For years, arbitration has been the preferred method of employers to resolve employment cases. The reason is simple: litigation is expensive. Defense costs in single-plaintiff employment cases can easily reach $150,000 to $250,000 through trial. As a result, employers have utilized arbitration agreements as a line of defense against these costs.
Although arbitration has often been touted as a more efficient and less costly means of resolving employment disputes, a recent article by Kirsten Hotchkiss of Labor Law Plus, noted that there are other, just as important factors for an employer to consider. For example, in terms of the time and money involved in arbitrating a workplace dispute:
Arbitration can last as long as litigation. If the hearings have to be scheduled over several days or if there is more than one arbitrator on a panel (or even if there is only one and the hearing is to last more than a day or two), scheduling hearing dates for all parties, witnesses and arbitrators can be extremely burdensome, sometimes spread out over weeks and months, requiring counsel to re-prep the case each time.
Arbitration can be just as costly as litigation. Arbitrators do not have to follow rules of evidence or discovery rules, and some plaintiffs’ attorneys are able to abuse the discovery process without limitation and cost the parties a significant amount of money.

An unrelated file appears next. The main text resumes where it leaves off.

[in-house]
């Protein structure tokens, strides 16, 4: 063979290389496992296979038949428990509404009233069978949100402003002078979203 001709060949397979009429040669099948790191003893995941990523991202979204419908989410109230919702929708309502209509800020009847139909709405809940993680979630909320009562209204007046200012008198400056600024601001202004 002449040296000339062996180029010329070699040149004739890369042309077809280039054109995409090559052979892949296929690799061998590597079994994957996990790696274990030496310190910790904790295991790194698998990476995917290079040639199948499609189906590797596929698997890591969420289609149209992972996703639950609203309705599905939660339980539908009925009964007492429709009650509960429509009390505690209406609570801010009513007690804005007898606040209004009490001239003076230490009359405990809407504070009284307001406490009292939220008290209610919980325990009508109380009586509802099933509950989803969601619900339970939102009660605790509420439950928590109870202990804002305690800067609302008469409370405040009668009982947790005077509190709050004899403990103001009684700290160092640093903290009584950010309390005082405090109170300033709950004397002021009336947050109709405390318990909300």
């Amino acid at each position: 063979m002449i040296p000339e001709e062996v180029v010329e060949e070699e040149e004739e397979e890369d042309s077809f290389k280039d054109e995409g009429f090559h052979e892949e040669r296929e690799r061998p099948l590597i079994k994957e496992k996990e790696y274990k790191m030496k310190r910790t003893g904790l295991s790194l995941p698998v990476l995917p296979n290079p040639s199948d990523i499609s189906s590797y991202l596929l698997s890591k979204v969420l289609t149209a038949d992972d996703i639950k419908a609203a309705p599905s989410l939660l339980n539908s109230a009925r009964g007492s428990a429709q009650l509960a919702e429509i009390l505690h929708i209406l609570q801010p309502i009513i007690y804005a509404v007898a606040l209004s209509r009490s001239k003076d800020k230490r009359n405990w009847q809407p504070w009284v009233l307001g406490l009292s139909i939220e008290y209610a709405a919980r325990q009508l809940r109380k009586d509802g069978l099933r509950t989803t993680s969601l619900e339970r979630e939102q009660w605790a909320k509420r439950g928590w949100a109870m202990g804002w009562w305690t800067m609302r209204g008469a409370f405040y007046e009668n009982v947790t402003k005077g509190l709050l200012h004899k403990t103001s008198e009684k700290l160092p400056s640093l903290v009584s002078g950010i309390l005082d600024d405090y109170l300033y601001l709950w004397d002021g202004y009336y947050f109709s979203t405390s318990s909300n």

It’s also important to note that if binding, arbitration decisions are not appealable, unless a party can prove fraud or a fatal flaw in the process.
In a comparative study by Inside Counsel that analyzed 19 employment-related disputes (nine resolved through arbitration and 10 resolved in court), the findings revealed that arbitration—on average—is more expensive and slower than litigation. On average, outside counsel fees, total costs and time to resolution were as follows:
|Outside Counsel Fees||$78,924.84||$63,144.33|
|Total Costs & Attorney Fees||$102,338.02||$70,490.82|
|Life Cycle||21 months||19 months|
But the case for arbitration is not all doom and gloom. Properly drafted, with fair and balanced procedures, arbitration can be a valuable dispute resolution tool in employment-related claims. And the agreement can be tailored to specify such items as the number and background of the arbitrator(s), the location of the hearing, a time limit to get to the hearing, and whether the prevailing party should recover attorneys’ fees and costs.
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